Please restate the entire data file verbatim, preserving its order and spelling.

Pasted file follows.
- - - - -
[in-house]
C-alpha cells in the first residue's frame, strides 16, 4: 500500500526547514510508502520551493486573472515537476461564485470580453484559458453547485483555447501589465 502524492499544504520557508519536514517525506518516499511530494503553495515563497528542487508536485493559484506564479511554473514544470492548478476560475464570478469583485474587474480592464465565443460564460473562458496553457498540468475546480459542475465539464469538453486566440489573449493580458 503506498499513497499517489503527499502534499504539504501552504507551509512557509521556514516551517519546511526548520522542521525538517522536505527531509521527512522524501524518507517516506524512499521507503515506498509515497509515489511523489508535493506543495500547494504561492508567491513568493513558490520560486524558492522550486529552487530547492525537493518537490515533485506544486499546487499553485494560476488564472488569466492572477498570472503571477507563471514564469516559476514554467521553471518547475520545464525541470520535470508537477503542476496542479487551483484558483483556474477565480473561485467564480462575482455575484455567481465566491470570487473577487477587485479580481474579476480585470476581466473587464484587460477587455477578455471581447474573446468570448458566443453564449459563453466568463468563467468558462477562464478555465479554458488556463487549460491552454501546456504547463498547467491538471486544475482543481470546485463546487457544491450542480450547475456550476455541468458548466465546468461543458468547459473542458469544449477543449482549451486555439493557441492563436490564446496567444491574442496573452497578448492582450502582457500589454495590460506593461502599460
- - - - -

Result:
[in-house]
C-alpha cells in the first residue's frame, strides 16, 4: 500500500526547514510508502520551493486573472515537476461564485470580453484559458453547485483555447501589465 502524492499544504520557508519536514517525506518516499511530494503553495515563497528542487508536485493559484506564479511554473514544470492548478476560475464570478469583485474587474480592464465565443460564460473562458496553457498540468475546480459542475465539464469538453486566440489573449493580458 503506498499513497499517489503527499502534499504539504501552504507551509512557509521556514516551517519546511526548520522542521525538517522536505527531509521527512522524501524518507517516506524512499521507503515506498509515497509515489511523489508535493506543495500547494504561492508567491513568493513558490520560486524558492522550486529552487530547492525537493518537490515533485506544486499546487499553485494560476488564472488569466492572477498570472503571477507563471514564469516559476514554467521553471518547475520545464525541470520535470508537477503542476496542479487551483484558483483556474477565480473561485467564480462575482455575484455567481465566491470570487473577487477587485479580481474579476480585470476581466473587464484587460477587455477578455471581447474573446468570448458566443453564449459563453466568463468563467468558462477562464478555465479554458488556463487549460491552454501546456504547463498547467491538471486544475482543481470546485463546487457544491450542480450547475456550476455541468458548466465546468461543458468547459473542458469544449477543449482549451486555439493557441492563436490564446496567444491574442496573452497578448492582450502582457500589454495590460506593461502599460